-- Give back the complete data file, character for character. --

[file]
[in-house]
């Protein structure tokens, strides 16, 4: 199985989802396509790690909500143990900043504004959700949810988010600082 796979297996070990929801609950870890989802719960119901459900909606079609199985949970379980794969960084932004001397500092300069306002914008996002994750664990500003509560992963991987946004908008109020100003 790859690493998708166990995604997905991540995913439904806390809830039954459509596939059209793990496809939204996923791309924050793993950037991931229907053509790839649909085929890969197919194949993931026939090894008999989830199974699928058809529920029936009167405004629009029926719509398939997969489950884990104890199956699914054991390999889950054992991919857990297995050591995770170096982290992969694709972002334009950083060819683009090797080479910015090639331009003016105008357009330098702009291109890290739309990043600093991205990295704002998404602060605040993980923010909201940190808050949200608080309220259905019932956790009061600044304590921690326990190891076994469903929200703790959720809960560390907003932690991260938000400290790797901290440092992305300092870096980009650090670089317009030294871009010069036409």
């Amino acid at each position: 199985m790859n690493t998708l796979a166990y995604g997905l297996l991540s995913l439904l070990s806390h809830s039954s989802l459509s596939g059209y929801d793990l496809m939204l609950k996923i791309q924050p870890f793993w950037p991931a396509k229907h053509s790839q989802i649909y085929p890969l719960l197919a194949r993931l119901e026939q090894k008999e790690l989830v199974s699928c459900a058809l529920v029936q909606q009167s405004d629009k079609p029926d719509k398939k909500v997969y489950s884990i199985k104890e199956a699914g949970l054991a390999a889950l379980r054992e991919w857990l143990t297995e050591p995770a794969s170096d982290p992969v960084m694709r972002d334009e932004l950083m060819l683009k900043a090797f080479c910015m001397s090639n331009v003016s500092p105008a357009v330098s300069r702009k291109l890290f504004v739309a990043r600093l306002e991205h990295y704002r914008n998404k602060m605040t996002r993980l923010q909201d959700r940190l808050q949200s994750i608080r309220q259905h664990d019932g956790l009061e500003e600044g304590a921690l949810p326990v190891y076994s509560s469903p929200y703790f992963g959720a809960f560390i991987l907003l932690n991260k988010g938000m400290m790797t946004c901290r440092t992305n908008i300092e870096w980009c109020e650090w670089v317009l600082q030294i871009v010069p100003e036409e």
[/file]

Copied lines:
[in-house]
């Protein structure tokens, strides 16, 4: 199985989802396509790690909500143990900043504004959700949810988010600082 796979297996070990929801609950870890989802719960119901459900909606079609199985949970379980794969960084932004001397500092300069306002914008996002994750664990500003509560992963991987946004908008109020100003 790859690493998708166990995604997905991540995913439904806390809830039954459509596939059209793990496809939204996923791309924050793993950037991931229907053509790839649909085929890969197919194949993931026939090894008999989830199974699928058809529920029936009167405004629009029926719509398939997969489950884990104890199956699914054991390999889950054992991919857990297995050591995770170096982290992969694709972002334009950083060819683009090797080479910015090639331009003016105008357009330098702009291109890290739309990043600093991205990295704002998404602060605040993980923010909201940190808050949200608080309220259905019932956790009061600044304590921690326990190891076994469903929200703790959720809960560390907003932690991260938000400290790797901290440092992305300092870096980009650090670089317009030294871009010069036409």
């Amino acid at each position: 199985m790859n690493t998708l796979a166990y995604g997905l297996l991540s995913l439904l070990s806390h809830s039954s989802l459509s596939g059209y929801d793990l496809m939204l609950k996923i791309q924050p870890f793993w950037p991931a396509k229907h053509s790839q989802i649909y085929p890969l719960l197919a194949r993931l119901e026939q090894k008999e790690l989830v199974s699928c459900a058809l529920v029936q909606q009167s405004d629009k079609p029926d719509k398939k909500v997969y489950s884990i199985k104890e199956a699914g949970l054991a390999a889950l379980r054992e991919w857990l143990t297995e050591p995770a794969s170096d982290p992969v960084m694709r972002d334009e932004l950083m060819l683009k900043a090797f080479c910015m001397s090639n331009v003016s500092p105008a357009v330098s300069r702009k291109l890290f504004v739309a990043r600093l306002e991205h990295y704002r914008n998404k602060m605040t996002r993980l923010q909201d959700r940190l808050q949200s994750i608080r309220q259905h664990d019932g956790l009061e500003e600044g304590a921690l949810p326990v190891y076994s509560s469903p929200y703790f992963g959720a809960f560390i991987l907003l932690n991260k988010g938000m400290m790797t946004c901290r440092t992305n908008i300092e870096w980009c109020e650090w670089v317009l600082q030294i871009v010069p100003e036409e």